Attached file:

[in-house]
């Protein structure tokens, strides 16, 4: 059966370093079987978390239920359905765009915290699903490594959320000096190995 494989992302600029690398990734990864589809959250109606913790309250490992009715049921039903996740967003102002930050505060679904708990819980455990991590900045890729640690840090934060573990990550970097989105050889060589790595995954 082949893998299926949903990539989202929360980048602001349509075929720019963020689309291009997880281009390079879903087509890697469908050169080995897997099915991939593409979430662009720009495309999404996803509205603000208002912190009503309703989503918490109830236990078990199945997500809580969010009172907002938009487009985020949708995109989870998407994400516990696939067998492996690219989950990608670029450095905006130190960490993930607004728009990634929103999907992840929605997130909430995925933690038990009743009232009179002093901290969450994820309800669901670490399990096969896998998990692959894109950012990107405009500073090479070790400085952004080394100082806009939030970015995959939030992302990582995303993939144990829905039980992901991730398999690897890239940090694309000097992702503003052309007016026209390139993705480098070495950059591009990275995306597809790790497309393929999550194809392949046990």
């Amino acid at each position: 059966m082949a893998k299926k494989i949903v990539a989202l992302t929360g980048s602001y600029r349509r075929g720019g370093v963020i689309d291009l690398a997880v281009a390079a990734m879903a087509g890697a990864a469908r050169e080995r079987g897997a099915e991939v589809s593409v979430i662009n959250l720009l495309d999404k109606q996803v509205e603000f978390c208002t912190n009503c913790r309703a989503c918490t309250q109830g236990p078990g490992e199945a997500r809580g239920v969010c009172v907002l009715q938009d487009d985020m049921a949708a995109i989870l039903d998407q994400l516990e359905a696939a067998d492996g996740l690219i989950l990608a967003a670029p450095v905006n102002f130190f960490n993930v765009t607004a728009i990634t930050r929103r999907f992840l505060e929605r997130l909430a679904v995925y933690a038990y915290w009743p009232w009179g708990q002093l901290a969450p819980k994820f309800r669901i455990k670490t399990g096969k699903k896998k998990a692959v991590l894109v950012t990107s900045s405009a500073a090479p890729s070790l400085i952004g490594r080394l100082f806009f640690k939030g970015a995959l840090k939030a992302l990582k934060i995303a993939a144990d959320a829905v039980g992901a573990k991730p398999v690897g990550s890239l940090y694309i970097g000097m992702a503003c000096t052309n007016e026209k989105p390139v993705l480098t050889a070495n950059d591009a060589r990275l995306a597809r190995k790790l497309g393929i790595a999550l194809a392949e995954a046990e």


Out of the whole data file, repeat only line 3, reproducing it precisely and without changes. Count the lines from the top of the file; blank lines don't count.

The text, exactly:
């Amino acid at each position: 059966m082949a893998k299926k494989i949903v990539a989202l992302t929360g980048s602001y600029r349509r075929g720019g370093v963020i689309d291009l690398a997880v281009a390079a990734m879903a087509g890697a990864a469908r050169e080995r079987g897997a099915e991939v589809s593409v979430i662009n959250l720009l495309d999404k109606q996803v509205e603000f978390c208002t912190n009503c913790r309703a989503c918490t309250q109830g236990p078990g490992e199945a997500r809580g239920v969010c009172v907002l009715q938009d487009d985020m049921a949708a995109i989870l039903d998407q994400l516990e359905a696939a067998d492996g996740l690219i989950l990608a967003a670029p450095v905006n102002f130190f960490n993930v765009t607004a728009i990634t930050r929103r999907f992840l505060e929605r997130l909430a679904v995925y933690a038990y915290w009743p009232w009179g708990q002093l901290a969450p819980k994820f309800r669901i455990k670490t399990g096969k699903k896998k998990a692959v991590l894109v950012t990107s900045s405009a500073a090479p890729s070790l400085i952004g490594r080394l100082f806009f640690k939030g970015a995959l840090k939030a992302l990582k934060i995303a993939a144990d959320a829905v039980g992901a573990k991730p398999v690897g990550s890239l940090y694309i970097g000097m992702a503003c000096t052309n007016e026209k989105p390139v993705l480098t050889a070495n950059d591009a060589r990275l995306a597809r190995k790790l497309g393929i790595a999550l194809a392949e995954a046990e």